Bodyboarding vs Surfing: The Ultimate Rivalry 2021 + Guide

Flo Farmer
Written by
Last update:

Bodyboarding

Vs Surfing: What's the Difference?

All bodyboarding and surfing have the same history – they both began in the 1940s. It started with the original stand-up surfboard. It was cumbersome and heavy, which caused people to end up getting knocked over in the water. They quickly figured out that lying flat on a wooden board would be a lot easier for paddle boarding around the coast. This is approximated to be the genesis of surfing and bodyboarding.

In the 1940's, a company called Hobie started producing a type of surfboard that was pretty accessible for most families. This is when surfing started to catch on big time. By the 50's most beaches had surfboards of some sort available for use.

This is also when bodyboarding started. Bodyboarding came about when people were testing the surf and starting to enter competitions. Since surfboards at the time were so long and bulky, it was hard to catch enough waves to compete. It was then that people discovered they could get on foam boards much easier than surfboards.

The Basics of Bodyboarding

The major difference between bodyboarding and surfing is that bodyboards do not use any surf-board. Instead, bodyboarders use inflatable boards to catch waves. The boards are rather small with foot straps for feet to keep the board on the water even if it flips over. Bodyboards can also be inflatable.

The other major difference in bodyboarding and surfing is the size of the waves. A bodyboarder can be able to catch waves as big as a surfer on a surfboard. In fact, professional bodyboarders can catch big waves on smaller bodyboards.

The size of the wave at which a bodyboarder can comfortably catch a ride is determined by the size of the bodyboard. Bodyboarding started as a sport where bodyboarders used longer shaped boards with three fins in the nose and two in the tail. The three fins in the nose gave the board support for the rider. While bodyboards are still being made like this, shorter boards have been introduced, with the advantage of being easier to maneuver through the surf.

Pros

With bodyboarding, you're not very likely to get the kind of adrenaline rush that surfing can provide. The sport is a little laid-back, and it's not as fast-paced.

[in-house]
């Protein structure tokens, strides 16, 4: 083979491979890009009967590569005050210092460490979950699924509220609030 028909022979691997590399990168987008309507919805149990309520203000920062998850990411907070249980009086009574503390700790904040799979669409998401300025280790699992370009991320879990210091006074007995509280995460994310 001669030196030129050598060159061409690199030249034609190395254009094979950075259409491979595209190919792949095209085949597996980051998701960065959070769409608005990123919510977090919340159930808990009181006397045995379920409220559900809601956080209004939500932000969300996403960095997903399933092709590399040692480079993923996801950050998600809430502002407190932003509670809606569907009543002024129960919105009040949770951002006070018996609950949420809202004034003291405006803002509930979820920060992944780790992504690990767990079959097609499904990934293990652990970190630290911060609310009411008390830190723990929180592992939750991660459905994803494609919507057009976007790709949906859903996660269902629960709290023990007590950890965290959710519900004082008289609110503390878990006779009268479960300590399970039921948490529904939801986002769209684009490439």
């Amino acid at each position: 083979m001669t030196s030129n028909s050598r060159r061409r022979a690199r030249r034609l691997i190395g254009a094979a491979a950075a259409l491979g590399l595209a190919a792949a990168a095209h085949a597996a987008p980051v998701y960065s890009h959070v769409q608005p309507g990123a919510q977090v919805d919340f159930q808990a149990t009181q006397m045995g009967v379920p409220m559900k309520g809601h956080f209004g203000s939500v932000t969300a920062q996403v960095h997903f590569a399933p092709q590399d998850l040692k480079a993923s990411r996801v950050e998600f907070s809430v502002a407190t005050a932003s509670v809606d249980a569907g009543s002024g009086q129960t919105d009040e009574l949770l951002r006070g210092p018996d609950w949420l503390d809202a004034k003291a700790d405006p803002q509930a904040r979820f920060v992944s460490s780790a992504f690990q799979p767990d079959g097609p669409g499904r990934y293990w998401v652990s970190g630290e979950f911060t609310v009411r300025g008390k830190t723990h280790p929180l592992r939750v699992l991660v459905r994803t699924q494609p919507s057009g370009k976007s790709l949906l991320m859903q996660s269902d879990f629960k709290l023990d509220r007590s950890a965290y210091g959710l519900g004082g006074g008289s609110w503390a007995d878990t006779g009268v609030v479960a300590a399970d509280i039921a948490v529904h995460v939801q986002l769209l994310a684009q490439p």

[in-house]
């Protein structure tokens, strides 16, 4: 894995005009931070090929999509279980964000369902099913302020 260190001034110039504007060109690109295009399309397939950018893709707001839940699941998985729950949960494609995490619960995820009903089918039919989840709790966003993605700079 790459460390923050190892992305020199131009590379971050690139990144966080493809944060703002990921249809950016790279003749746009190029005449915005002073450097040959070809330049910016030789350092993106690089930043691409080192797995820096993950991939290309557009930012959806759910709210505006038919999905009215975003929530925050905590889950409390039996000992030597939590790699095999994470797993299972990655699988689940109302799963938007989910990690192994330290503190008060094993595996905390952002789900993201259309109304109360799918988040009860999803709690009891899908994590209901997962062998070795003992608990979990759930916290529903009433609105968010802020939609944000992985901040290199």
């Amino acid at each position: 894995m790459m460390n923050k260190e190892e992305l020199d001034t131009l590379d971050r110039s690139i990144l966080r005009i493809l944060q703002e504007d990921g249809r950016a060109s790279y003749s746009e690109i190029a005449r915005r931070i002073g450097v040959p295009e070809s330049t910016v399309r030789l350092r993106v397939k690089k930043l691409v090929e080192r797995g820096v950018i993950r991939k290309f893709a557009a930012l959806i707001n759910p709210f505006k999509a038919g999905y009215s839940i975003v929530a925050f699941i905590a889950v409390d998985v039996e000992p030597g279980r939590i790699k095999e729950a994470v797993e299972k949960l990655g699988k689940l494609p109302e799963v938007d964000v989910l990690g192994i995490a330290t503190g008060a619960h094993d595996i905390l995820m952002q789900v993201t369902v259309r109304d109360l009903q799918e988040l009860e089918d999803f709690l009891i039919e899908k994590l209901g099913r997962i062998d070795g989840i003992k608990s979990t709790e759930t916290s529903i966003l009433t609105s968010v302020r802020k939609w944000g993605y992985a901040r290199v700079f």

Great for beginners

If you're just starting out in surfing, bodyboarding is abundant in beginner-friendly waves. In fact, if you're just learning to ride waves, surfing may be slightly more difficult, but bodyboarding is the perfect way to learn quickly.

Less chance of drowning

If a bodyboarder falls off the bodyboard, they have a lower chance of drowning than a surfer. A bodyboarder being dragged through the water by a surfer has a greater chance of hitting the bottom.Bodyboarding is also a cheaper sport to participate in than surfing. You can enjoy a bodyboarding session for a relatively low cost.

More suitable for different types of people

Some people believe that bodyboarding is more suitable for less athletic individuals. This may be true. Because surfing requires a greater amount of energy, if you are not very physically active, you're probably not going to enjoy that aspect of surfing.

On the other hand, bodyboarding requires only heart and muscle coordination needed for riding a bodyboard. This is lower amount of effort than required for surfing.

Cons

Bodyboarding and surfing are considered to be two of the most popular water sports. The two sports are similar to each other in many ways but still have enough differences to set them apart. Both sports involve riding a board while being pulled towards the shore by the force of the waves. It also involves immersion in water. The difference is that surfing is more of a competitive sport whereas bodyboarding is more of an adventurous sport.

Here, we look at the differences and similarities between the two sports followed by an exhaustive guide on how to start bodyboarding.

Surfing

Surfing is an ancient, yet most sport that requires a manual ability to stand on the top of a moving wave with a board between your legs. It is an exhilarating sport that involves a combination of balance, grace, core strength, and rhythm.

There are different techniques to make waves, each one of them has a purpose.